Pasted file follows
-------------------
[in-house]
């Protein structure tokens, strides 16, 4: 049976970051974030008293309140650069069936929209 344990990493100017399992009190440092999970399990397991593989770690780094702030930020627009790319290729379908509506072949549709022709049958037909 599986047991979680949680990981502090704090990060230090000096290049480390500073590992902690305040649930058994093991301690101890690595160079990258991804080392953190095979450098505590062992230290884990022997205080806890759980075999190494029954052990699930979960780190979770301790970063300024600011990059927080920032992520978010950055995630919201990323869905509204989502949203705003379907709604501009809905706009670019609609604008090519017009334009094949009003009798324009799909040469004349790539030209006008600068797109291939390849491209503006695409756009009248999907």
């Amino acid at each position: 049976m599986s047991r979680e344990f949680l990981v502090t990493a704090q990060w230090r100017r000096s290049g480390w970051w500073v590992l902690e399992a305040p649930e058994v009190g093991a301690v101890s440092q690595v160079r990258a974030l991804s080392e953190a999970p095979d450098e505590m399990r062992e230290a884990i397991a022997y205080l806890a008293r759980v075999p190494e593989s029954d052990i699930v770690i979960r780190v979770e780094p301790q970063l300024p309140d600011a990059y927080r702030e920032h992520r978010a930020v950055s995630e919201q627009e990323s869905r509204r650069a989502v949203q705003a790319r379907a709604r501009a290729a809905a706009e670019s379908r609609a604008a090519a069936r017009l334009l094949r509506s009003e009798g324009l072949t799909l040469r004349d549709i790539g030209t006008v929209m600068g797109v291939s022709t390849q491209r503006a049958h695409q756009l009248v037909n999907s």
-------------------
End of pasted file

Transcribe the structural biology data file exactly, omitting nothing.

[in-house]
């Protein structure tokens, strides 16, 4: 049976970051974030008293309140650069069936929209 344990990493100017399992009190440092999970399990397991593989770690780094702030930020627009790319290729379908509506072949549709022709049958037909 599986047991979680949680990981502090704090990060230090000096290049480390500073590992902690305040649930058994093991301690101890690595160079990258991804080392953190095979450098505590062992230290884990022997205080806890759980075999190494029954052990699930979960780190979770301790970063300024600011990059927080920032992520978010950055995630919201990323869905509204989502949203705003379907709604501009809905706009670019609609604008090519017009334009094949009003009798324009799909040469004349790539030209006008600068797109291939390849491209503006695409756009009248999907």
């Amino acid at each position: 049976m599986s047991r979680e344990f949680l990981v502090t990493a704090q990060w230090r100017r000096s290049g480390w970051w500073v590992l902690e399992a305040p649930e058994v009190g093991a301690v101890s440092q690595v160079r990258a974030l991804s080392e953190a999970p095979d450098e505590m399990r062992e230290a884990i397991a022997y205080l806890a008293r759980v075999p190494e593989s029954d052990i699930v770690i979960r780190v979770e780094p301790q970063l300024p309140d600011a990059y927080r702030e920032h992520r978010a930020v950055s995630e919201q627009e990323s869905r509204r650069a989502v949203q705003a790319r379907a709604r501009a290729a809905a706009e670019s379908r609609a604008a090519a069936r017009l334009l094949r509506s009003e009798g324009l072949t799909l040469r004349d549709i790539g030209t006008v929209m600068g797109v291939s022709t390849q491209r503006a049958h695409q756009l009248v037909n999907s």